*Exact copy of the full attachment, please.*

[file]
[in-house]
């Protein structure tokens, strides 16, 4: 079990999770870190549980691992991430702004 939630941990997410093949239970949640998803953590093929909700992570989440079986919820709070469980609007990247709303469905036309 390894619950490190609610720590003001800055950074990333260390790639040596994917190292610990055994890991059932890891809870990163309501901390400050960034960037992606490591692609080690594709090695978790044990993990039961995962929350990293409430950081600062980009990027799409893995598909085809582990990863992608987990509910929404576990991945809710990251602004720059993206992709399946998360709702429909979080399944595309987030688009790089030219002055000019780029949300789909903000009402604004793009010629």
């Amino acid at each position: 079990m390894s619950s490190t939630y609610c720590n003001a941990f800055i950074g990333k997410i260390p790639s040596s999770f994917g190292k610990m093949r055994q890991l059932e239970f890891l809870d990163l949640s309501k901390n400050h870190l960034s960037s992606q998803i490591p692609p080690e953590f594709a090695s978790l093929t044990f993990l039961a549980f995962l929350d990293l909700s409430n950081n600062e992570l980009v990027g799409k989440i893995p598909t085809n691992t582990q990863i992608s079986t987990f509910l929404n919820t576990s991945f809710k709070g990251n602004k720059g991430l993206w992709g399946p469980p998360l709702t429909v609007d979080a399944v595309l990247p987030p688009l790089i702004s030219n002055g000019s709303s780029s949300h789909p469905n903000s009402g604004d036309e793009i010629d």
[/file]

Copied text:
[in-house]
């Protein structure tokens, strides 16, 4: 079990999770870190549980691992991430702004 939630941990997410093949239970949640998803953590093929909700992570989440079986919820709070469980609007990247709303469905036309 390894619950490190609610720590003001800055950074990333260390790639040596994917190292610990055994890991059932890891809870990163309501901390400050960034960037992606490591692609080690594709090695978790044990993990039961995962929350990293409430950081600062980009990027799409893995598909085809582990990863992608987990509910929404576990991945809710990251602004720059993206992709399946998360709702429909979080399944595309987030688009790089030219002055000019780029949300789909903000009402604004793009010629």
């Amino acid at each position: 079990m390894s619950s490190t939630y609610c720590n003001a941990f800055i950074g990333k997410i260390p790639s040596s999770f994917g190292k610990m093949r055994q890991l059932e239970f890891l809870d990163l949640s309501k901390n400050h870190l960034s960037s992606q998803i490591p692609p080690e953590f594709a090695s978790l093929t044990f993990l039961a549980f995962l929350d990293l909700s409430n950081n600062e992570l980009v990027g799409k989440i893995p598909t085809n691992t582990q990863i992608s079986t987990f509910l929404n919820t576990s991945f809710k709070g990251n602004k720059g991430l993206w992709g399946p469980p998360l709702t429909v609007d979080a399944v595309l990247p987030p688009l790089i702004s030219n002055g000019s709303s780029s949300h789909p469905n903000s009402g604004d036309e793009i010629d």